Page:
Victor Neiva will have all of the essentials tucked away in his bag Saturday when the North Texas junior competes in the NCAA national cross country championship.
Neiva will have his shoes, his UNT tank top and a reminder of his heritage. No matter what happens in the 10K race that will take place at The Greiner Family OSU Cross Country Course on the campus of Oklahoma State in Stillwater, Neiva will break out the Brazilian flag.
The Keller native is a dual citizen of the United States and his family’s home country.
“I take a lot of pride in being Brazilian,” Neiva said. “Both of my parents are immigrants. You hear those stories about people coming to America with luggage in each hand and a baby in their arms. That was my family.
“I learned from them how to work hard. The opportunities in this country are amazing. You just have to take advantage of them.”
Neiva has done just that. He excelled at Keller Central before coming to UNT, where he has gradually improved. He finished eighth in the Conference USA Outdoor Championships in the 3,000-meter steeplechase in 2021, set the school record in the 10,000-meter run last spring and broke through with one of his best performances at the NCAA South Central Regional Championship in College Station last week.
Neiva finished 10th, one spot away from earning an automatic berth in the national championship race.
The top two teams in each of the nine regional races across the country qualify for the national championship along with 13 at-large teams. The top four runners from each region who are not members of a team that qualified also advance.
Neiva finished fifth among runners who were not on a team that qualified. He endured some tense moments waiting to see how things would play out but received an at-large bid.
Neiva be in a field that includes 31 teams and 38 runners who qualified individually.
“We’re absolutely excited,” UNT cross country coach Erik Stevens said. “The national cross country meet and the NCAA Indoor Championships in track are two of the most prestigious meets to be a part of, especially as an individual in cross country with the qualification process. Making it tells you that you are doing something right.
“I’m happy for him to go out there, put it on the line and compete for an All-American spot.”
The top 40 finishers in Saturday’s race will earn All-America honors.
“I’m super excited,” Neiva said. “It’s been a lot of hard work. Running in the national meet was a goal I set a long time ago. To go out there and represent UNT will be an honor.”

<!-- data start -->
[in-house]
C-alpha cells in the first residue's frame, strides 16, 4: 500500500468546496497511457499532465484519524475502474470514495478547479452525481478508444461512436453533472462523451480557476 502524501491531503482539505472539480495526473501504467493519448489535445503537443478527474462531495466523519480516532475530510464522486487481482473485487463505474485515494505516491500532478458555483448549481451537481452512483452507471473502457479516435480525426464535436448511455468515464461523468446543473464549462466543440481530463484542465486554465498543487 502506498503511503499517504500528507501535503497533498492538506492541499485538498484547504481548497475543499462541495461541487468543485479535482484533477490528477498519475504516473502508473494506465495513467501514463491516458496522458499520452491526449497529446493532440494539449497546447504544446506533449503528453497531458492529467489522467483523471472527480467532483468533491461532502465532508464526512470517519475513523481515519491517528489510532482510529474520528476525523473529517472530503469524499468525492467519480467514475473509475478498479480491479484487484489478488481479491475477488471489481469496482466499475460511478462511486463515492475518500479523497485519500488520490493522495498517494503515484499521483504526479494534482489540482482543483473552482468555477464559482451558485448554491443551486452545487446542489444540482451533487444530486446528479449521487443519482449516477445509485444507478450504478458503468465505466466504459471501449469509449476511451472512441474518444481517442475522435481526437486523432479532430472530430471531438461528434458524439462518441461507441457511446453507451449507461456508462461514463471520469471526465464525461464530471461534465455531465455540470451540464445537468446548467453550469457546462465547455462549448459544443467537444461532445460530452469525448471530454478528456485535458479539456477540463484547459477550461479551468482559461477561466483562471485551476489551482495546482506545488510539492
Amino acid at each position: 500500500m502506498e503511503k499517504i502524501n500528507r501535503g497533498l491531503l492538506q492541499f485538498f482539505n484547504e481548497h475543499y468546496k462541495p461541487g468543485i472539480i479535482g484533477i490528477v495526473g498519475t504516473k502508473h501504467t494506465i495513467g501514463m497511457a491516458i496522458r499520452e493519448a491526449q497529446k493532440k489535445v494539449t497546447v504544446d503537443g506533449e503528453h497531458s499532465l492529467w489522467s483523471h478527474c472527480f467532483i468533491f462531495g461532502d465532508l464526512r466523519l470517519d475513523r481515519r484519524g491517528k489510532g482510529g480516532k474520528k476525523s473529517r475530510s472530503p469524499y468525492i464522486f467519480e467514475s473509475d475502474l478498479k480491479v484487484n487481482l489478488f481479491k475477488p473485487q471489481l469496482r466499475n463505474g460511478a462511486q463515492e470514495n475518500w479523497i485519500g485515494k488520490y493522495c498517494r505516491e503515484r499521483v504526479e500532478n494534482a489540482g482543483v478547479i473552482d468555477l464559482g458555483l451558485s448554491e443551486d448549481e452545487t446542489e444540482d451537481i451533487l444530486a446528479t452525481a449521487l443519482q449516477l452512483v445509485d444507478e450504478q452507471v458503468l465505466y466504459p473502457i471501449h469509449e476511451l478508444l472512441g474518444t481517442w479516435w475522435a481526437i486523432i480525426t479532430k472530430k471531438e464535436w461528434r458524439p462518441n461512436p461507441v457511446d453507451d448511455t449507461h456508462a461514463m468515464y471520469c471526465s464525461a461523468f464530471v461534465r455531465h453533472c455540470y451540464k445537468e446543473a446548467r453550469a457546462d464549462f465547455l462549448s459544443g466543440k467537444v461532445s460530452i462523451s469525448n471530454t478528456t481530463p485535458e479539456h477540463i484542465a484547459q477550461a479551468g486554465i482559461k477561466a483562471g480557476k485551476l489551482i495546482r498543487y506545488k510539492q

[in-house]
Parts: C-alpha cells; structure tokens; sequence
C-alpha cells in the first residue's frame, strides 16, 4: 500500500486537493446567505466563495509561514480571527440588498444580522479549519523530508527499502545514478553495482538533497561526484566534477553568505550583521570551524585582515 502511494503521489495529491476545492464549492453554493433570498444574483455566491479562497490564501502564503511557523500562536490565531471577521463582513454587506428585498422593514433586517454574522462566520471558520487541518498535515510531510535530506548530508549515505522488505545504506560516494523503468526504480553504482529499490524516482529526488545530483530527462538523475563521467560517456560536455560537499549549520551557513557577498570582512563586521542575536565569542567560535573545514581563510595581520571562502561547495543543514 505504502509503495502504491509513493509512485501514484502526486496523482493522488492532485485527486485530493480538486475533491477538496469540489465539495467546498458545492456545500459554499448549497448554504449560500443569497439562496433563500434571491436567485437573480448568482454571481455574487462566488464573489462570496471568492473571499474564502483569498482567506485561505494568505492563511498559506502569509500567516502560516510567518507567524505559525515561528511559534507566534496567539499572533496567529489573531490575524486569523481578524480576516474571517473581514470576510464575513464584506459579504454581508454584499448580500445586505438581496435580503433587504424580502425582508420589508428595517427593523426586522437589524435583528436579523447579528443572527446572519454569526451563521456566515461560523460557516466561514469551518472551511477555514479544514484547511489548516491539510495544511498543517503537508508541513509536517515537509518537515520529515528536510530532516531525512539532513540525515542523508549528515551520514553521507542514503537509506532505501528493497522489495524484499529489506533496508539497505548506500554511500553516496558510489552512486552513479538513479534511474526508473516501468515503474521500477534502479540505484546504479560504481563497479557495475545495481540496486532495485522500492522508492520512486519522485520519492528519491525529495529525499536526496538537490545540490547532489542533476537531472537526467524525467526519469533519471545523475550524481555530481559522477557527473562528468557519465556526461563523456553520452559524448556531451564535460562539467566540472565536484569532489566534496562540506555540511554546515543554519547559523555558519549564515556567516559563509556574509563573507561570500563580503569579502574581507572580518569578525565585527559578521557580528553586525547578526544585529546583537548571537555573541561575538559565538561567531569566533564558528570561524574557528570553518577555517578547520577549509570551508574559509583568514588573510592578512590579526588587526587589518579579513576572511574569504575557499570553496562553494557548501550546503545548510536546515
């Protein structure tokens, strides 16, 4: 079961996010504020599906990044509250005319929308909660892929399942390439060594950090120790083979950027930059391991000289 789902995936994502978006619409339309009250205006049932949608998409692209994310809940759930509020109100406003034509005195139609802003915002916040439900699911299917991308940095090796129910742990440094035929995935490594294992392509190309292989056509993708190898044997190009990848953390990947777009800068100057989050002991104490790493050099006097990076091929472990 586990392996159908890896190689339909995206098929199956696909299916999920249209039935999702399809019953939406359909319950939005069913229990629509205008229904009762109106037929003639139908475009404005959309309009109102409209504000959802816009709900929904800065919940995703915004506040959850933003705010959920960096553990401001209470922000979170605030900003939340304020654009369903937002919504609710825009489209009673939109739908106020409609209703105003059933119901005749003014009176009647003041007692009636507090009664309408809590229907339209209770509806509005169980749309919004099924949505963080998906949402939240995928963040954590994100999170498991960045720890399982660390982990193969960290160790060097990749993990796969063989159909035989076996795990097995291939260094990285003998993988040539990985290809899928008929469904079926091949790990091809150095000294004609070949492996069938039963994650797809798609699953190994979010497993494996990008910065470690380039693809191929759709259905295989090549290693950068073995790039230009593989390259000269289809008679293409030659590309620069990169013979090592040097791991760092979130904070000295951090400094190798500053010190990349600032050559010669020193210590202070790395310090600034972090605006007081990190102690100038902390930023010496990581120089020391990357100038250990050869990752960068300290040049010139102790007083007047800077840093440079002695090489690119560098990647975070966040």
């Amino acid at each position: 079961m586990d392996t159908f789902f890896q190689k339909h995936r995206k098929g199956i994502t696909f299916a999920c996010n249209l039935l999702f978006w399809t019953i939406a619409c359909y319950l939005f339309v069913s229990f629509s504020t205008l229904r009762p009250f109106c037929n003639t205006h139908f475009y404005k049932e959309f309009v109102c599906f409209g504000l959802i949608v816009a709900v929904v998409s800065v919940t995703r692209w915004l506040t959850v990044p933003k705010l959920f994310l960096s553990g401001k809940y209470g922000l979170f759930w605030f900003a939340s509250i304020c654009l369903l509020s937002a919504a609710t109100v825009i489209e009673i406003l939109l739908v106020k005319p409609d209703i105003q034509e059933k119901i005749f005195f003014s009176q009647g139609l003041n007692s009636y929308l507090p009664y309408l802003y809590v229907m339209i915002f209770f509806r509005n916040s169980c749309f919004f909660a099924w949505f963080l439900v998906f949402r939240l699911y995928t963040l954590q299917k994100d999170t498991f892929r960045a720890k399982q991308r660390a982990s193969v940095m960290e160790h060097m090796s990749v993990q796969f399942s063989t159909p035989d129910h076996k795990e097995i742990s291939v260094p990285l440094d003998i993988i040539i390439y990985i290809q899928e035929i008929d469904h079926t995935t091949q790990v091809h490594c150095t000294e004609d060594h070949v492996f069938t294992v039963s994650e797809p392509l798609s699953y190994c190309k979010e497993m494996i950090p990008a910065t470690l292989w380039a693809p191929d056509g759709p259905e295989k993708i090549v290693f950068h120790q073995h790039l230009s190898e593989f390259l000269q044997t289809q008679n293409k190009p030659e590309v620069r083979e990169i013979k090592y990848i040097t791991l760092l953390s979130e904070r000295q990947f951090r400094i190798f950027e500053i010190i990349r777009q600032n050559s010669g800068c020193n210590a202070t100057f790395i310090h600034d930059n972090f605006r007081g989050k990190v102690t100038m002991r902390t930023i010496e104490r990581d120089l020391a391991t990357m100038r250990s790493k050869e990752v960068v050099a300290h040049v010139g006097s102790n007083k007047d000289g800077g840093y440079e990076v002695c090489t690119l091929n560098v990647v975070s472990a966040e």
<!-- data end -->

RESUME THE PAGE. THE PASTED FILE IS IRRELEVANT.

Neiva credits that opportunity largely to his heritage. He often honors his background by draping the Brazilian flag over his shoulders after races.
“I have pride in my home country,” Neiva said. “A big reason I’m the athlete I am today is my heritage. I watched my parents work hard for what we have and am thankful for that. That is what Brazil is all about, working hard and being thankful for what you have while striving to be the best you can be.”
Neiva went home to Brazil every other summer when he was growing up to see his grandparents and cousins. Only Neiva’s immediately family lives in the U.S.
Like a lot of young athletes with ties to Brazil, Neiva started out playing soccer.
“I thought I was going to be the next Neymar,” Neiva said. “One day my soccer coach came to me and told me that I was running more than the ball was moving. He told me I should try cross country. I went to a race and won it.”
Neiva has been working to improve ever since. He credits UNT’s new coaching staff for his growth. Stevens took over UNT’s program shortly after Doug Marshall was hired as director of track and field earlier this year.
“The new staff has absolutely helped me,” Neiva said. “Coach Stevens didn’t have a lot of time to work with us in the offseason, but we adapted quickly.”
That progress has put Neiva in position to compete in Saturday’s national championship race where he’ll represent UNT and Brazil. Neiva will have his flag with him.
“It’s unique,” Neiva said. “You don’t see a lot of Brazilians running track or cross country, let alone run in the United States.
“I love bringing that flag.”